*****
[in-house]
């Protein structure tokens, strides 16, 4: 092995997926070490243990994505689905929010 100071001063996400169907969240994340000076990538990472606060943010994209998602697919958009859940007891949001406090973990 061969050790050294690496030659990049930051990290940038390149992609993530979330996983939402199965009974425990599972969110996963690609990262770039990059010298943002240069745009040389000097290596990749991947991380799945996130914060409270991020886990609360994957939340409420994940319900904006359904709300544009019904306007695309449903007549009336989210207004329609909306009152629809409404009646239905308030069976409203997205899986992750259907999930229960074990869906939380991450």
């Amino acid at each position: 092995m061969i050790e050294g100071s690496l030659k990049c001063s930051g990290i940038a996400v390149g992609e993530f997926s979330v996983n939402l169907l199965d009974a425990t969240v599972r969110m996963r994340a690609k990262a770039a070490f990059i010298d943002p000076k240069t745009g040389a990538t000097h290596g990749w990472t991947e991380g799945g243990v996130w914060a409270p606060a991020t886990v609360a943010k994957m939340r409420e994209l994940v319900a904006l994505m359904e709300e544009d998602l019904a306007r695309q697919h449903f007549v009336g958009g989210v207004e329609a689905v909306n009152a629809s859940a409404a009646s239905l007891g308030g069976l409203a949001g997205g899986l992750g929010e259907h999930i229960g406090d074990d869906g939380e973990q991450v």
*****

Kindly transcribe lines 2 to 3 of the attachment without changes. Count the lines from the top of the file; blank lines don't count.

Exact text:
């Protein structure tokens, strides 16, 4: 092995997926070490243990994505689905929010 100071001063996400169907969240994340000076990538990472606060943010994209998602697919958009859940007891949001406090973990 061969050790050294690496030659990049930051990290940038390149992609993530979330996983939402199965009974425990599972969110996963690609990262770039990059010298943002240069745009040389000097290596990749991947991380799945996130914060409270991020886990609360994957939340409420994940319900904006359904709300544009019904306007695309449903007549009336989210207004329609909306009152629809409404009646239905308030069976409203997205899986992750259907999930229960074990869906939380991450």
């Amino acid at each position: 092995m061969i050790e050294g100071s690496l030659k990049c001063s930051g990290i940038a996400v390149g992609e993530f997926s979330v996983n939402l169907l199965d009974a425990t969240v599972r969110m996963r994340a690609k990262a770039a070490f990059i010298d943002p000076k240069t745009g040389a990538t000097h290596g990749w990472t991947e991380g799945g243990v996130w914060a409270p606060a991020t886990v609360a943010k994957m939340r409420e994209l994940v319900a904006l994505m359904e709300e544009d998602l019904a306007r695309q697919h449903f007549v009336g958009g989210v207004e329609a689905v909306n009152a629809s859940a409404a009646s239905l007891g308030g069976l409203a949001g997205g899986l992750g929010e259907h999930i229960g406090d074990d869906g939380e973990q991450v």